Yossarian, the protagonist, opens the novel in the hospital, where he is happily feigning illness in order to avoid combat. The outcome of the war is no longer in doubt, and his goal is survival. Indeed, the goal of the army itself seems to be anything but winning the war. The commanders who keep raising the number of missions the men must fly are concerned with their own careers; the bureaucrats who interrupt meals with loyalty oaths are pushing their own departments. Entrepreneurs such as Milo Minderbinder are only interested in making a profit. Heller’s army is a metaphor for the McCarthyism, big business, and big bureaucracy of the Eisenhower 1950’s: a total system with no way out.
The novel’s tricks with chronology give an impression of chaos, but it is carefully structured. Its hysterically humorous skits circle obsessively around the nightmare scene in which Yossarian tries to comfort the dying Snowden. Giving him first aid for a wound in his thigh (the entrepreneurial Milo has sold the morphine), Yossarian learns too late that, hidden inside the flak jacket, Snowden’s guts have been blown out.
Structure is also provided by the steady rise of exemplary figures such as Milo, who makes a tidy profit by renting planes to the Germans to bomb his own men, and the aptly named Scheisskopf, whose mindless devotion to parades leads him from lieutenant to general.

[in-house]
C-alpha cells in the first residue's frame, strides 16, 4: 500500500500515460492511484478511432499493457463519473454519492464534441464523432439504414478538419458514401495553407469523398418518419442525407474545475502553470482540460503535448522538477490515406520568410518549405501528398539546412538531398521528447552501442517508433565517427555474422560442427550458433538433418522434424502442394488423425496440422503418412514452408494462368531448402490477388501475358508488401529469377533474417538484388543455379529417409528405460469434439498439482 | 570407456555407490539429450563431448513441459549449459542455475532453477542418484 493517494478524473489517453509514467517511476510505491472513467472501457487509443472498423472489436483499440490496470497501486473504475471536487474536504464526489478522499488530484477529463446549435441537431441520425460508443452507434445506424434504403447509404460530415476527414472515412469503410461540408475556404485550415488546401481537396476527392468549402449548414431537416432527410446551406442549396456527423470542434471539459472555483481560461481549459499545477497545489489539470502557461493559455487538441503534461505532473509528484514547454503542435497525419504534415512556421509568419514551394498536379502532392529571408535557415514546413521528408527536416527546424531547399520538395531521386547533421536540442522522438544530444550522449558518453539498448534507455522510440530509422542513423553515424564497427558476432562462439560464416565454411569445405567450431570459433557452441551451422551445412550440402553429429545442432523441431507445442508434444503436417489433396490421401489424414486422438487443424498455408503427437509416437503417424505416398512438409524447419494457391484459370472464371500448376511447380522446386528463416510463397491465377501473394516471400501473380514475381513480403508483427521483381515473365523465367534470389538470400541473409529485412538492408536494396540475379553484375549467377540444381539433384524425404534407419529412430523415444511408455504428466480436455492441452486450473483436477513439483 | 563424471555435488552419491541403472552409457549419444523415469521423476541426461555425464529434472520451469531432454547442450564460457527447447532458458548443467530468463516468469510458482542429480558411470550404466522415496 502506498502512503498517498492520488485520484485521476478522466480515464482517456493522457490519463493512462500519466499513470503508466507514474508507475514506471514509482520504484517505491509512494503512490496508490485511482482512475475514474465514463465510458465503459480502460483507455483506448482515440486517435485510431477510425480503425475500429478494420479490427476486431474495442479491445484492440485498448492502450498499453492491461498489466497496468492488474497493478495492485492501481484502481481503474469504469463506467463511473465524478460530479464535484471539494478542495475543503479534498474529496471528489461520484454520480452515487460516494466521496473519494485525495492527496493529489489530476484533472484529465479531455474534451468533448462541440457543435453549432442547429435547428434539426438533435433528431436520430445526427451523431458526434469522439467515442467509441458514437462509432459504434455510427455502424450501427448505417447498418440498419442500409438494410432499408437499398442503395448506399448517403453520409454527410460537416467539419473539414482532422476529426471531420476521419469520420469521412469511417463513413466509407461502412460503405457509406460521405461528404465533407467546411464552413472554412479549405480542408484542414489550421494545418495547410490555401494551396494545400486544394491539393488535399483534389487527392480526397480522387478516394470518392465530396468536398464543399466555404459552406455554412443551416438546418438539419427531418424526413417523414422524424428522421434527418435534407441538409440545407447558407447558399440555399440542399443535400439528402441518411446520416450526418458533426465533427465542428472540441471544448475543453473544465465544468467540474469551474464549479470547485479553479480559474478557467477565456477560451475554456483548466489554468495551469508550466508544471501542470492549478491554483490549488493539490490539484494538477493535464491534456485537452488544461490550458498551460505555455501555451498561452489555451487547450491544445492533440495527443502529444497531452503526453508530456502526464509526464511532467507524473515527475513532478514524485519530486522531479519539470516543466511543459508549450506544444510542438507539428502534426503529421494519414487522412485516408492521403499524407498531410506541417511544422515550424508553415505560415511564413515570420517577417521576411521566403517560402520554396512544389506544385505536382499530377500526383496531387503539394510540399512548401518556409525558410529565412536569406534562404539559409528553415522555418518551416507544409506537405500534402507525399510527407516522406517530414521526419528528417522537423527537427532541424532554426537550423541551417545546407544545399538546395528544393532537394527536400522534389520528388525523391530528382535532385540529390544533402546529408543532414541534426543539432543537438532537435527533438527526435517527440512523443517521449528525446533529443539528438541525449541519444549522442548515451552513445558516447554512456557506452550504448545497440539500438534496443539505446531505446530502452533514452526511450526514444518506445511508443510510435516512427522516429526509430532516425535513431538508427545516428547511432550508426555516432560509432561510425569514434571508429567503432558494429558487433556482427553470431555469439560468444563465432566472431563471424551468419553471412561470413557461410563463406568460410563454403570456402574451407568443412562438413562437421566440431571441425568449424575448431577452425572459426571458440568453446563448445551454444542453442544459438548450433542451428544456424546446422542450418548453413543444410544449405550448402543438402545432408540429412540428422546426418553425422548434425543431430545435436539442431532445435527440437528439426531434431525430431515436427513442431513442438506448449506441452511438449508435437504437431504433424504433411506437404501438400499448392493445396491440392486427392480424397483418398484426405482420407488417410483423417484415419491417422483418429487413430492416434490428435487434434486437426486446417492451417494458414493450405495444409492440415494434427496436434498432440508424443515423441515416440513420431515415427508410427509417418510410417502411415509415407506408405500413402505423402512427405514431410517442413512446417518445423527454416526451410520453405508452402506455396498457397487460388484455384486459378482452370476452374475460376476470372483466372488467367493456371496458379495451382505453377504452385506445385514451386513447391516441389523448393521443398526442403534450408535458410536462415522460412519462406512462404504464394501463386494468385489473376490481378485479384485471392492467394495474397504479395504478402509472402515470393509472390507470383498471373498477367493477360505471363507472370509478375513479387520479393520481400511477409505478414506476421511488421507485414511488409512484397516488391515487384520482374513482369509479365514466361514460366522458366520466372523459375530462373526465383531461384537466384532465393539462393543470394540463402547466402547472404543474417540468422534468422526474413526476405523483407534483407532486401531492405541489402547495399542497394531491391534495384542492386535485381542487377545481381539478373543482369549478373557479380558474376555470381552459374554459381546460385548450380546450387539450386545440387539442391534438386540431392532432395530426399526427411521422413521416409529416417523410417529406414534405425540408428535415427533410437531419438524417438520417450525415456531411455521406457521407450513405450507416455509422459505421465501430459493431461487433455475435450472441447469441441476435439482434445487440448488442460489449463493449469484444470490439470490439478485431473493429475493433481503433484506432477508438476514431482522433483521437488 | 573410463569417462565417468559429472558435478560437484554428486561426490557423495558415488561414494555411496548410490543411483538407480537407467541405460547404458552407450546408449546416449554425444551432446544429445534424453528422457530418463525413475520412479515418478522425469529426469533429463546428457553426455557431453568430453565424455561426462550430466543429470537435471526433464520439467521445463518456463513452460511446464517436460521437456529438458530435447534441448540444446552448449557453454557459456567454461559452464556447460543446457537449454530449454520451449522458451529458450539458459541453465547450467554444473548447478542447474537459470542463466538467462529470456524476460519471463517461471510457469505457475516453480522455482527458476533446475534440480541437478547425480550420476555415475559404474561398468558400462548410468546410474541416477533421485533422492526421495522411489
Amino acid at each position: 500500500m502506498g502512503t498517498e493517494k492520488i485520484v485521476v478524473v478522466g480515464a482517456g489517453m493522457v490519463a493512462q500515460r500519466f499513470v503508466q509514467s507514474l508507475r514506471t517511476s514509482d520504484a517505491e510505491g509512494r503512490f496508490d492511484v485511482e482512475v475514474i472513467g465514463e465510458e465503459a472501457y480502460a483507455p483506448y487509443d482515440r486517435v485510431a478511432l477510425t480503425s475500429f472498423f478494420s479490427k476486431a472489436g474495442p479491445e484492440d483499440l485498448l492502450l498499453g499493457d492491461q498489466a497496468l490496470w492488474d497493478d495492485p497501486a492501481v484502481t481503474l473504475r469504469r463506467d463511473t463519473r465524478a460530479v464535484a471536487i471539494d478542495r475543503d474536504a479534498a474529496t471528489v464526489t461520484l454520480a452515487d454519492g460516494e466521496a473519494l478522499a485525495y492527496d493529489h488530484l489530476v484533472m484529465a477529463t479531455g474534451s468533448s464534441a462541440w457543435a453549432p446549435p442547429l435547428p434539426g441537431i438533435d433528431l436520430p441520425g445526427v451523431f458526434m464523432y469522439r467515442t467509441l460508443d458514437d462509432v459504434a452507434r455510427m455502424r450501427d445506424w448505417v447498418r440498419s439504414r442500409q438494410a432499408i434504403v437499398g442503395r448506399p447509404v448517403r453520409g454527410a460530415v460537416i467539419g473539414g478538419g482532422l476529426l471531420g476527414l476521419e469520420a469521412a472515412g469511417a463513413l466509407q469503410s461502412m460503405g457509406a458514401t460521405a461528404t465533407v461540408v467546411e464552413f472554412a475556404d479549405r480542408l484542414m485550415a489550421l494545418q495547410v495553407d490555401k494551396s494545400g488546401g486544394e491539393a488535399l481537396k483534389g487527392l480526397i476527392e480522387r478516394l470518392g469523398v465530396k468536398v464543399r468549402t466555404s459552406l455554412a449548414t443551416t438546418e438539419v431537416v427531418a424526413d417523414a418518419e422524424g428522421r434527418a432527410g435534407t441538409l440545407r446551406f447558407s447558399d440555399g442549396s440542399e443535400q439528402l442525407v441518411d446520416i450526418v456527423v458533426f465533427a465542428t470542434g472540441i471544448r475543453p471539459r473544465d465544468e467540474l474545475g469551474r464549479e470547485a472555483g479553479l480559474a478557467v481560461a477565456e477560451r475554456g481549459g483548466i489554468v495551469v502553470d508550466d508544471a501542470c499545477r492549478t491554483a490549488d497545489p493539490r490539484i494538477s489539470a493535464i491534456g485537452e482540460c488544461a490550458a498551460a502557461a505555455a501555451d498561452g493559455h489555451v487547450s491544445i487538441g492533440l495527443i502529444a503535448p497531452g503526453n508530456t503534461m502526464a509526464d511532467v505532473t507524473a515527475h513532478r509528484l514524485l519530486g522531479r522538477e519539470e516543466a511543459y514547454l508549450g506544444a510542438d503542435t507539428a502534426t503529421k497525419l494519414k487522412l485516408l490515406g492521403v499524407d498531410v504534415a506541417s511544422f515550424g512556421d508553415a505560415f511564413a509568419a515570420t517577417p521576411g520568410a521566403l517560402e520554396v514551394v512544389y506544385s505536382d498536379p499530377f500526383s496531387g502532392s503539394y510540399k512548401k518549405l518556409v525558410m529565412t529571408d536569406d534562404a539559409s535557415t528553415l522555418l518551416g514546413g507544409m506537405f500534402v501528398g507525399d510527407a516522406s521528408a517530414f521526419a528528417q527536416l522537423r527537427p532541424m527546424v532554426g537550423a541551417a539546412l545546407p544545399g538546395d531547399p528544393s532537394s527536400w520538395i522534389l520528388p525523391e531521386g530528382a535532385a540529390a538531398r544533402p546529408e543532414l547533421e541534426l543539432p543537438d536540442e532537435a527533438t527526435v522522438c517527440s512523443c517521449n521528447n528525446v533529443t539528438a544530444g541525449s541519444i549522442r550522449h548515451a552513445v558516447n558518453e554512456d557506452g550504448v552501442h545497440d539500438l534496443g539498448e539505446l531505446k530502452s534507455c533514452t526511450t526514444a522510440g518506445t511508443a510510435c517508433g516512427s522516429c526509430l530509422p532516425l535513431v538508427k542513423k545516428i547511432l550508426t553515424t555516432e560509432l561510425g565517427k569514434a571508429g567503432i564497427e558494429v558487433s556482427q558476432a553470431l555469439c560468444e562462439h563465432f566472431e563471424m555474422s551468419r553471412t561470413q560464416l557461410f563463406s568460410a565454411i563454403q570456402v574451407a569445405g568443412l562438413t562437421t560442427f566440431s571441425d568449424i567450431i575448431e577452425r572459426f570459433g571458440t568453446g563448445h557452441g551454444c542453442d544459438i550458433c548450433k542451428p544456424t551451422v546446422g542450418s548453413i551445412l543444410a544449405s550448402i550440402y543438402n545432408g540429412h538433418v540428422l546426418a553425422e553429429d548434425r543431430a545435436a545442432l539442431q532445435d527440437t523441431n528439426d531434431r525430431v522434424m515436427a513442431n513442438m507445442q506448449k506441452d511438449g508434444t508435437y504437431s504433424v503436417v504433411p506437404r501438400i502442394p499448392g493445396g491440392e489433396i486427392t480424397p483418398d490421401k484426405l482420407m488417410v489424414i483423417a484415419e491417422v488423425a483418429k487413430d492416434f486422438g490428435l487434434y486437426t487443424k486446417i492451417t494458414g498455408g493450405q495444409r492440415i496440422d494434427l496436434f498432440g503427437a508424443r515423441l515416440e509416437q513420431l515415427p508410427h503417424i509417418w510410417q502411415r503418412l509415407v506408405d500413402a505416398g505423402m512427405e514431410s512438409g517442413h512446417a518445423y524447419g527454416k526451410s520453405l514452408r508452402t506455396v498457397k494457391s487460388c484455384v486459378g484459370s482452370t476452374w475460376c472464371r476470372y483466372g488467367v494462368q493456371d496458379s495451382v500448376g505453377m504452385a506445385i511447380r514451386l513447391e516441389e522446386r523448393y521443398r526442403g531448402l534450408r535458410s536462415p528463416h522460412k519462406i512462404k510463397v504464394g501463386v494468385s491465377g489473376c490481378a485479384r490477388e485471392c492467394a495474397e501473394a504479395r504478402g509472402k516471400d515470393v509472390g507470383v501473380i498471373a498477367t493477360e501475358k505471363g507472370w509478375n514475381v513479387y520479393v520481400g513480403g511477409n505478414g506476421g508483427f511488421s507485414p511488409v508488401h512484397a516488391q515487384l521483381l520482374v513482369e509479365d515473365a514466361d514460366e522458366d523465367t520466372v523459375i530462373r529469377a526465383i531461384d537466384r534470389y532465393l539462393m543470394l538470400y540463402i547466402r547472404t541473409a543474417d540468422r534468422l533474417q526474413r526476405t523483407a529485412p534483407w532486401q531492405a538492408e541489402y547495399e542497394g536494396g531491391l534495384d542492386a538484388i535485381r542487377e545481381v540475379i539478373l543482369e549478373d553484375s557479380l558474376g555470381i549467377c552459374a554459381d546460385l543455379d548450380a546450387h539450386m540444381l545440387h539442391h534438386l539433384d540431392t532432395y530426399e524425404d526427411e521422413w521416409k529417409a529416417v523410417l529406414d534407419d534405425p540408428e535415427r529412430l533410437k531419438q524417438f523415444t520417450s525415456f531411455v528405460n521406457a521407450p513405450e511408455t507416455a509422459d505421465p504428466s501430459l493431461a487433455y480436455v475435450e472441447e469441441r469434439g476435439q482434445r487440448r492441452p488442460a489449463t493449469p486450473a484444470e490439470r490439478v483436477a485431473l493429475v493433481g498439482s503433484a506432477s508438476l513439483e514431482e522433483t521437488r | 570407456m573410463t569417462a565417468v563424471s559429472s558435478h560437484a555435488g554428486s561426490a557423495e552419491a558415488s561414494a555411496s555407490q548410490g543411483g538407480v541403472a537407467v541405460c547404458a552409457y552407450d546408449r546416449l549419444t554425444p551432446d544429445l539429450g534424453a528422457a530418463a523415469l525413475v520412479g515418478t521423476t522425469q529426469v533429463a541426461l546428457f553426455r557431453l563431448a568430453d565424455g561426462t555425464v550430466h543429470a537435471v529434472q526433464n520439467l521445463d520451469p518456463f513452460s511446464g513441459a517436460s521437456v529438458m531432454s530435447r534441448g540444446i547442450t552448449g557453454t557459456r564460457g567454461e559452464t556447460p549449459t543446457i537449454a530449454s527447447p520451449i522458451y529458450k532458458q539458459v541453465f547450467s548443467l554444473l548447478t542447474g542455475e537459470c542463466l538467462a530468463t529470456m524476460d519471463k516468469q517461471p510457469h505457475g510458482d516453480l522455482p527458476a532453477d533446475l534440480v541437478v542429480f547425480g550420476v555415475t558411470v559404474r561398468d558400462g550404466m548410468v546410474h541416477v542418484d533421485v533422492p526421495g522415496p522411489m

What hope does the novel hold out? At the end, Yossarian is offered the chance to assure his own safety by selling out. Instead, he sets off for neutral Sweden in a rowboat. The humor and the protest, bound together, give CATCH-22 a good claim to the status of our greatest postwar novel.
Karl, Frederick R. American Fiction 1940-1980: A Comprehensive History and Evaluation. New York: Harper & Row, 1983. The judgment of an outstanding critic and biographer on forty years of American novels. Judges Catch-22 as an outstanding product of its time.
Martine, James J. American Novelists. Detroit: Gale Research, 1986. Contains the most comprehensive bibliography of works by and about Heller.
Merrill, Robert. “The Structure and Meaning of Catch-22.” Studies in American Fiction 14, no. 2 (August, 1986): 139-152. Detailed discussion of the effect of the novel’s unusual structure on the message it conveys about society.
Nagel, James, ed. Critical Essays on Joseph Heller. Boston: G. K. Hall, 1984
Potts, Stephen W. Catch-22: Antiheroic Antinovel. Boston: Twayne, 1989. The first single volume devoted exclusively to Catch-22. Discusses most of the major aspects of the novel.
Potts, Stephen W. From Here to Absurdity: The Moral Battlefields of Joseph Heller. Rev. ed. San Bernardino, Calif.: Borgo Press, 1995. For further commentary on the place of Catch-22 in the cultural climate of the 1960’s and its reflection of counterculture attitudes.
Ruas, Charles. Conversations with American Writers. New York: Alfred A. Knopf, 1985. Contains a section on Heller in part 2 with a detailed interview on his life and intentions that focuses on Catch-22.